- In the last few months, there was more & more (leaked) gossip about extensive crunch within CDPR - which sounded definitely like the studio had been struggling with delivery, and not everything was going according to the plans ...
What's the outcome?
Apart from all of that, the sales have been very good (it has surpassed the total costs of production within few days) - there's clearly a very good product deep there, behind all those bugs and issues. But one of the reasons for that buying rush was the studio's prior stellar reputation (of releasing top-notch products in the past) ...
And since the launch day, CDPR is under heavy fire.
Disappointed gamers rage on the Internet, legal suits are being announced, studio's reputation is damaged, their stock suffered as well (that one is probably a short-time effect, though), plenty of orders have been canceled by the players. What is more - the crunch continues, maybe even more intensely than before: CDPR needs to make the console version of the game playable ASAP to save their faces. And they still have a next-generation (PS5/XSX) versions to ship in early 2021 ...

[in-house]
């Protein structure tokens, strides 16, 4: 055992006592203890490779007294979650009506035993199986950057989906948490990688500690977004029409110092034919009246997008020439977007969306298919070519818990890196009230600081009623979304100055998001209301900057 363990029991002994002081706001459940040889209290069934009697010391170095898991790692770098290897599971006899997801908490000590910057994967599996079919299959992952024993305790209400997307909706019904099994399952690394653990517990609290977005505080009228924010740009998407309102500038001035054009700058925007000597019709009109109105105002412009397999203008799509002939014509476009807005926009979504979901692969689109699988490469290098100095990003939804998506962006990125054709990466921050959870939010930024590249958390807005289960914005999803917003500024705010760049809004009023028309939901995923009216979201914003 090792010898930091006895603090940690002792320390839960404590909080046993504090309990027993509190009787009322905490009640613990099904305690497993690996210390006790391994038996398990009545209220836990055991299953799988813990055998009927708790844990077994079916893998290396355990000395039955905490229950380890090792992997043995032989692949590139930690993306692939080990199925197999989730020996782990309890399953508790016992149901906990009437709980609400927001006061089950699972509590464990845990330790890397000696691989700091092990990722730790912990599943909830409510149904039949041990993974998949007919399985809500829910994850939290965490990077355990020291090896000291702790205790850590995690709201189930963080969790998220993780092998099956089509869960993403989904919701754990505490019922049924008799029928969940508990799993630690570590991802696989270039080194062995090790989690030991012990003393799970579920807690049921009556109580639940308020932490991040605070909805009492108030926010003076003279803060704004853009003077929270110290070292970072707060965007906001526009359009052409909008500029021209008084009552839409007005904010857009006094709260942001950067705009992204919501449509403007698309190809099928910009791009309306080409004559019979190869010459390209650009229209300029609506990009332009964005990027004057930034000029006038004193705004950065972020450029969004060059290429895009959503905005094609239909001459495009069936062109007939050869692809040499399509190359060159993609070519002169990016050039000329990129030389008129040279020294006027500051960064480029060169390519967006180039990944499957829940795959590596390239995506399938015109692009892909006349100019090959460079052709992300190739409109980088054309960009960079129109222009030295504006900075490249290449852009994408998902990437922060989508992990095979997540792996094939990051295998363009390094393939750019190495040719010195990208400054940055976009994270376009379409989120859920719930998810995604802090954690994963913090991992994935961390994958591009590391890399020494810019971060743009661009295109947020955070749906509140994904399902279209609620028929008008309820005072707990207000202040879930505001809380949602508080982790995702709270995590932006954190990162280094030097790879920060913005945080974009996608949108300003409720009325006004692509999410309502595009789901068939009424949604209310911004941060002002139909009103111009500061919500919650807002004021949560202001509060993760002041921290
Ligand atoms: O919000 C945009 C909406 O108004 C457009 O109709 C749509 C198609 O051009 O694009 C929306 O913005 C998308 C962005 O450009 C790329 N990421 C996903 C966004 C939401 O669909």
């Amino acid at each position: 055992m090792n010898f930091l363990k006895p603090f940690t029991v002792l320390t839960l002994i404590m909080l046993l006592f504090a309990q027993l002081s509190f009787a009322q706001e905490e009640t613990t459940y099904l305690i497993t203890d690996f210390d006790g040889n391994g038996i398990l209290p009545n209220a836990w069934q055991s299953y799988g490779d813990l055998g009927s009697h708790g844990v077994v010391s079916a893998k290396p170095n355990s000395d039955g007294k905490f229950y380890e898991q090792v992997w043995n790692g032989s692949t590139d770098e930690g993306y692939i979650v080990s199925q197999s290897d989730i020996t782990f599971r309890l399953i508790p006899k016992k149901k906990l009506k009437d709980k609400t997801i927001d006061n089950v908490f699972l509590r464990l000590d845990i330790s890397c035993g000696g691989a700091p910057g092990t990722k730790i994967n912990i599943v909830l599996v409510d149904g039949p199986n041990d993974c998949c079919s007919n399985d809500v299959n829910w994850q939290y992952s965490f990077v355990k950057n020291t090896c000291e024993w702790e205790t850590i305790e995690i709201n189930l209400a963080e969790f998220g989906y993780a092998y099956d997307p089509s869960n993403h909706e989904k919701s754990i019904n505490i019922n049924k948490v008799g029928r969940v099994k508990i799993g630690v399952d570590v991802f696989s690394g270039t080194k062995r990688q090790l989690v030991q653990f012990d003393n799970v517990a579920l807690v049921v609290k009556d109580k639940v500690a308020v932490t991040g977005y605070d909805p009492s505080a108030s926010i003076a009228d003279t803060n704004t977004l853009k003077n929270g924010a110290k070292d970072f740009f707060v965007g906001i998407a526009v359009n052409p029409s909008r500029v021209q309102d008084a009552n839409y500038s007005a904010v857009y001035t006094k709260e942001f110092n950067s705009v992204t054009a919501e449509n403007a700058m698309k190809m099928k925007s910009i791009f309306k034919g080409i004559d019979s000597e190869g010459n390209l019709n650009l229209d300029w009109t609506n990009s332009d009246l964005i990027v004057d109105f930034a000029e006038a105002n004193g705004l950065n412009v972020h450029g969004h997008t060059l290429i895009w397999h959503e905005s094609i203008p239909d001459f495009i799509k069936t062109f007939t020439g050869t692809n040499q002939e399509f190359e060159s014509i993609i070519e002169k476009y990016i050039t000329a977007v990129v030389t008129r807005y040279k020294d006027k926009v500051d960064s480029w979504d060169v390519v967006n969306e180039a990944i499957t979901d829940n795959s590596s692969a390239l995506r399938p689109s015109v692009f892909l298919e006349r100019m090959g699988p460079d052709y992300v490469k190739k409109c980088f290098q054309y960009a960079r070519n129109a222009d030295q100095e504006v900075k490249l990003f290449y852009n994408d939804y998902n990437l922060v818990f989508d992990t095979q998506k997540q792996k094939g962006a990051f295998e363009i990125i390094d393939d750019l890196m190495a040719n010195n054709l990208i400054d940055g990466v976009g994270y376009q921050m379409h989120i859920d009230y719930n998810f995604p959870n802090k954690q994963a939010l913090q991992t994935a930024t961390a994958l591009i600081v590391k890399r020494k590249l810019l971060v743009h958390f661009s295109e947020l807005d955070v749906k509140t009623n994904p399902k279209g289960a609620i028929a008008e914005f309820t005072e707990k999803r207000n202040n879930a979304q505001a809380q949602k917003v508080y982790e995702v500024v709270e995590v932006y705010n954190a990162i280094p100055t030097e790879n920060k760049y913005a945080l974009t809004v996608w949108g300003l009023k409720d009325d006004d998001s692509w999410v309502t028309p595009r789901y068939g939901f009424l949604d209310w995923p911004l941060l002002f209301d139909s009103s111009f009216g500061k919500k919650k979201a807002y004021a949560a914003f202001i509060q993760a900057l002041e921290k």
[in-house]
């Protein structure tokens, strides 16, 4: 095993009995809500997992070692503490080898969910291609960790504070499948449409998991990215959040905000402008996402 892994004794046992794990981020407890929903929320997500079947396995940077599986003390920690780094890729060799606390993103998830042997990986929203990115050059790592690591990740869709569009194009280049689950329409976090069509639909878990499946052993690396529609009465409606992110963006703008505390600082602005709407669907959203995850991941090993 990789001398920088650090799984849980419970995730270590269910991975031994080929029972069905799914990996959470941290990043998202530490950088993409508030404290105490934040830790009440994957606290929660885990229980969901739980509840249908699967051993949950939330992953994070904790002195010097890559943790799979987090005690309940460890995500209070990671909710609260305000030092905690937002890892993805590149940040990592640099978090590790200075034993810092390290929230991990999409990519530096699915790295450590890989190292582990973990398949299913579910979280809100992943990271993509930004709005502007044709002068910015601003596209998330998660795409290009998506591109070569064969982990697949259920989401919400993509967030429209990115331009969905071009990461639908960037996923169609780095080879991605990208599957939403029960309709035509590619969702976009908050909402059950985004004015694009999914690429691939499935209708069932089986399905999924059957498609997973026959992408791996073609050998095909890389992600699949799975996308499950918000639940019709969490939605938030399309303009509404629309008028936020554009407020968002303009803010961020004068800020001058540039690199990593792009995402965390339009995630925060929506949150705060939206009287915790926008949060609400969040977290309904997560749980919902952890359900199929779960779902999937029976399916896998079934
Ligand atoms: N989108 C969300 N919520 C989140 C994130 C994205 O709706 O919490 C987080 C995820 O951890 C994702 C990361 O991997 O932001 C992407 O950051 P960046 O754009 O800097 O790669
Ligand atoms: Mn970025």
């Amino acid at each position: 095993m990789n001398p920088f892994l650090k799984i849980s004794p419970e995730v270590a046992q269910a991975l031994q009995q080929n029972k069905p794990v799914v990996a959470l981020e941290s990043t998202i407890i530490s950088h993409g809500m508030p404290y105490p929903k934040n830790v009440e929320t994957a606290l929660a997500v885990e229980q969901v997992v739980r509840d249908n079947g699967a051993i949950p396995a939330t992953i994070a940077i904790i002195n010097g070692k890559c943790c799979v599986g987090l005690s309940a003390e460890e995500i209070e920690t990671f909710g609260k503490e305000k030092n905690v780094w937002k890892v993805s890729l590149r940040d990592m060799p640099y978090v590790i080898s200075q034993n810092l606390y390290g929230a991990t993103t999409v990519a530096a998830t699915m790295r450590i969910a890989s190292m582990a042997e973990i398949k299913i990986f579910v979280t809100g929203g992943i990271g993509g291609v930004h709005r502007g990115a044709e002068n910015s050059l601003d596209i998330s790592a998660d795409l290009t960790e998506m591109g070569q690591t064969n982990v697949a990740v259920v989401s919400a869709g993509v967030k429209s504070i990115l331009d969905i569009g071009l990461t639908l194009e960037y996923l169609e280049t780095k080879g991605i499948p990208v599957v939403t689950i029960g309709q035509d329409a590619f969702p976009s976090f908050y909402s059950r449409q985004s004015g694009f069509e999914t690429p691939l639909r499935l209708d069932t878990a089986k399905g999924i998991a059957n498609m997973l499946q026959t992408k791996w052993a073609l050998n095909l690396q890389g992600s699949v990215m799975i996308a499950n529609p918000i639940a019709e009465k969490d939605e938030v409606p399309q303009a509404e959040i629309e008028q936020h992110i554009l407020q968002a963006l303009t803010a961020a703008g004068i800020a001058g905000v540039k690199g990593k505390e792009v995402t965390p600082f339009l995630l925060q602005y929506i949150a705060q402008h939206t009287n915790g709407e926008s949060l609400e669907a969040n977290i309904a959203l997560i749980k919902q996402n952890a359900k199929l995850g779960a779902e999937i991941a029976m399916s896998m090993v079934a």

What's different in the software release model for gaming (and why?)
Does it have too look (and end) like that in gaming? What's so special that such stories keep happening regularly (not just for CDPR but many renown game creator studios)?
- games age much faster (than other software) - the longer the development takes, the more additional costs (on updating the GFX, etc.) it generates
- sales are driven by hype and novelty - the majority of income happens just after the release, so the AAA games ("blockbusters" of the gaming world) have to include the "wow effect" to allure the crowds to cover the hefty up-front investment